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Voices of Freedom 2011

Our 2011 Voices of Freedom series starts on Wednesday.

The first discussion, 'Civil Liberties: Up In Smoke', will ask the question "What are smokers' rights in a free society?". Chairman is Mark Littlewood, director-general of the Institute of Economic Affairs (IEA), and speakers include Alex Deane (formerly Big Brother Watch), Peter Hitchens (Mail on Sunday) and Oscar-winning screenwriter Sir Ronald Harwood, an unshamed smoker and a member of Forest's Supporters Council.

Venue is the IEA, 2 Lord North Street, Westminster. Drinks will be served from 6.15pm and the discussion starts at 7.00.

The first debate coincides with the publication of a report by Simon Davies of Privacy International, with a foreword by Joe Jackson, that is also called 'Civil Liberties: Up In Smoke'. I have a copy in front of me and it looks rather good, as it should. It was designed by Forest's own Dan Donovan. Copies will be available on the night.

The Voices of Freedom series is organised by The Free Society in conjunction with The Manifesto Club, Democracy Institute, Adam Smith Institute, Liberty League, Forest and The Freedom Association who will all be represented at one time or another.

The 2011 programme will also feature participants from the TaxPayers Alliance, Demos, Institute of Ideas, Liberal Vision, Progressive Vision, Academics for Academic Freedom and the Nuffield Council on Bioethics.

And Toby Young.

Click here to download the full Voices of Freedom programme. For latest news on speakers visit The Free Society.

To register for any of the events (including the Smoke On The Water boat party on Wednesday July 13) email telephone Nicky Shepherd on 01223 370091.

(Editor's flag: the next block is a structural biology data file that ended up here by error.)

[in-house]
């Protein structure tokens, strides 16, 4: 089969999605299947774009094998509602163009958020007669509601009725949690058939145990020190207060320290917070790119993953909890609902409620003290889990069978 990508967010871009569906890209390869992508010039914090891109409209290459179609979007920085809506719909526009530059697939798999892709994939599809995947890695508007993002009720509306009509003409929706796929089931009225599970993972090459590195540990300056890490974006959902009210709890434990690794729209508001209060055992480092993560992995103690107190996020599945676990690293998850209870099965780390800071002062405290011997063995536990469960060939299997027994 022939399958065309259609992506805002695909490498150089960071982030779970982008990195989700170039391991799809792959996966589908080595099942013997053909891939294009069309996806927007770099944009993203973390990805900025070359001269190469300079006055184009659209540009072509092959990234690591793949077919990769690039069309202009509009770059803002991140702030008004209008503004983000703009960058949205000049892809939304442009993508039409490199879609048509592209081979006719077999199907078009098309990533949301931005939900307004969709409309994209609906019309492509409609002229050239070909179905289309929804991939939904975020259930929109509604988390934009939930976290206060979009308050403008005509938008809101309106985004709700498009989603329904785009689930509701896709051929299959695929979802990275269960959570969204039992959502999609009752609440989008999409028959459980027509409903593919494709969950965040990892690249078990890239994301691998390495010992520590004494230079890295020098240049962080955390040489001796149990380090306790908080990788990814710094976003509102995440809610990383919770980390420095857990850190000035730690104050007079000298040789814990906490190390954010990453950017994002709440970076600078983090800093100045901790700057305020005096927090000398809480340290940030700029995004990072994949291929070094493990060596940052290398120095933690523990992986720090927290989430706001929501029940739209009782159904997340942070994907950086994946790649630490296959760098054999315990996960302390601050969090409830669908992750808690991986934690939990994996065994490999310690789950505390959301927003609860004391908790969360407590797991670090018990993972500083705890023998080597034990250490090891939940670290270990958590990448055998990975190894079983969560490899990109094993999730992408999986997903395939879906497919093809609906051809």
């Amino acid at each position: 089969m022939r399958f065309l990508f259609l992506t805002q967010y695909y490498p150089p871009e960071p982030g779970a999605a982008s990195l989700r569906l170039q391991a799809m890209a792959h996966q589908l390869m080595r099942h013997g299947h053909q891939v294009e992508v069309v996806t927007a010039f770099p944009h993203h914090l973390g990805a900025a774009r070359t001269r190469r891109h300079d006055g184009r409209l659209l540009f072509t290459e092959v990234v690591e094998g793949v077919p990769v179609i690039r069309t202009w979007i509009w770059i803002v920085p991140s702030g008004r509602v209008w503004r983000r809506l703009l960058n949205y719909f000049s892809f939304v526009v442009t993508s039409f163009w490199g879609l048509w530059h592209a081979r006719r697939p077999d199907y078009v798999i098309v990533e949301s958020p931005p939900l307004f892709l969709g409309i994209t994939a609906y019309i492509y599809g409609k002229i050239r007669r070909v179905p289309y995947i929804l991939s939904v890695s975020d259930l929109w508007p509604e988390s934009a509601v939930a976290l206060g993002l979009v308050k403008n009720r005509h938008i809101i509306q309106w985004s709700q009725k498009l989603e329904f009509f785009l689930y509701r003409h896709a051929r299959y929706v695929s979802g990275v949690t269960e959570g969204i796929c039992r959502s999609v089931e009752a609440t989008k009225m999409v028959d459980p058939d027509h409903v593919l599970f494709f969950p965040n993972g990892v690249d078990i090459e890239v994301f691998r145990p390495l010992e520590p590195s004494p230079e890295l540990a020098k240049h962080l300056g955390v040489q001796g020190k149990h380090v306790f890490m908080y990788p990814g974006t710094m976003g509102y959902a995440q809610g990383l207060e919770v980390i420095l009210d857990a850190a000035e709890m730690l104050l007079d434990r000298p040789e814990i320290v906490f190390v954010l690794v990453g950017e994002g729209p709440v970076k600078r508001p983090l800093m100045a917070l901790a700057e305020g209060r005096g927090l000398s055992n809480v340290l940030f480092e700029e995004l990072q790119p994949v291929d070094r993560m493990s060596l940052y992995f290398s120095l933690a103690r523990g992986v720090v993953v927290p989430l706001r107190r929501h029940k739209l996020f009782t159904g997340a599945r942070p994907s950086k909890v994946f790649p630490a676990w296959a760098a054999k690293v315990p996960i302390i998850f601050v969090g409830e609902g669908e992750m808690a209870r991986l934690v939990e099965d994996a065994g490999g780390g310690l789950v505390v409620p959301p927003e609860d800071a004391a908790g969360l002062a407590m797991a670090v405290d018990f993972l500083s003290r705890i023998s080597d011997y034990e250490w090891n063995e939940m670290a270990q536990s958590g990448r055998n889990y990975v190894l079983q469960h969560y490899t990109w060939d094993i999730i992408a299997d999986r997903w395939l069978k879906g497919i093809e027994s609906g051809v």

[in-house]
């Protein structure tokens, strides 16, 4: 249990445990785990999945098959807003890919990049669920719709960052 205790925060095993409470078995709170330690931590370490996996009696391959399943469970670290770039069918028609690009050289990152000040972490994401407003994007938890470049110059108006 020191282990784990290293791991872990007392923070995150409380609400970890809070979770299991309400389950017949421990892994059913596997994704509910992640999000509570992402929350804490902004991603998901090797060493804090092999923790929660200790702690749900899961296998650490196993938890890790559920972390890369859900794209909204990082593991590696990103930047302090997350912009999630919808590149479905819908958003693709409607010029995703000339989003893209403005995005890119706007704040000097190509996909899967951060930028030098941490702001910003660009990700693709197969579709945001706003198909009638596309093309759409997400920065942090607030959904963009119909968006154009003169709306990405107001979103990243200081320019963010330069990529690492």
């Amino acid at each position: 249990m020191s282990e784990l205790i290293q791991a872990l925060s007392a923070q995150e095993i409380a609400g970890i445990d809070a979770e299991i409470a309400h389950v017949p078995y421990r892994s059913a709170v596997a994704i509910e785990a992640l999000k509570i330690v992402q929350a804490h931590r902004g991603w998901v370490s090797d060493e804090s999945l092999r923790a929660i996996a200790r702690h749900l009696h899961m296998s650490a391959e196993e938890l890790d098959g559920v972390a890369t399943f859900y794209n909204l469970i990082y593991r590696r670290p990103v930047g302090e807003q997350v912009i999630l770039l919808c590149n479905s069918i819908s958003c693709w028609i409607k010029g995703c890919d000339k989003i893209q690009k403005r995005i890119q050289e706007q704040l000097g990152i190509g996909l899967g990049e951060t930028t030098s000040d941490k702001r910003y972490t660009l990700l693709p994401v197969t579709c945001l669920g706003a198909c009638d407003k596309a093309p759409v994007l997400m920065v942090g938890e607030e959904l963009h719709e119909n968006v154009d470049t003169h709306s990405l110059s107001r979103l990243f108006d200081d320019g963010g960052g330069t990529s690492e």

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Reader Comments (1)

I wish that I could be there, but since I live in the North, and since I expect no change in the law as a result of the meeting, I cannot justify the expense of travelling. I wish that it could be otherwise.

But there is a very important matter which needs to be brought to the forefront of our thinking. That is the idea of political compromise. There is a reasonable idea that all politics is about compromise. Only in really exceptional circumstances (eg. war) does compromise cease.

Thus, the Smoking Ban, in its present form, came about as a result of what the Government of the day thought that they could 'get away with'. It really is as simple as that. All the health stuff was irrelevant. Only what can be 'agreed' was important. Thus we can understand why Clegg sneered at the idea of repealing or amending the Ban - it was not because the Ban is GOOD - it was because the idea of arriving at an acceptable compromise about repeal or amendment was IMPOSSIBLE.

There are only two reasonable ideas:

1. A person should be able to open a bar and say, "SMOKERS WELCOME".

2. The Local Authority should inspect the premises and determine exactly how risky it is for people to work in the premises - exactly, including exposure to SHS.

Do you see? The risk needs to be made exact.

Sunday, May 29, 2011 at 3:23 | Unregistered CommenterJunican

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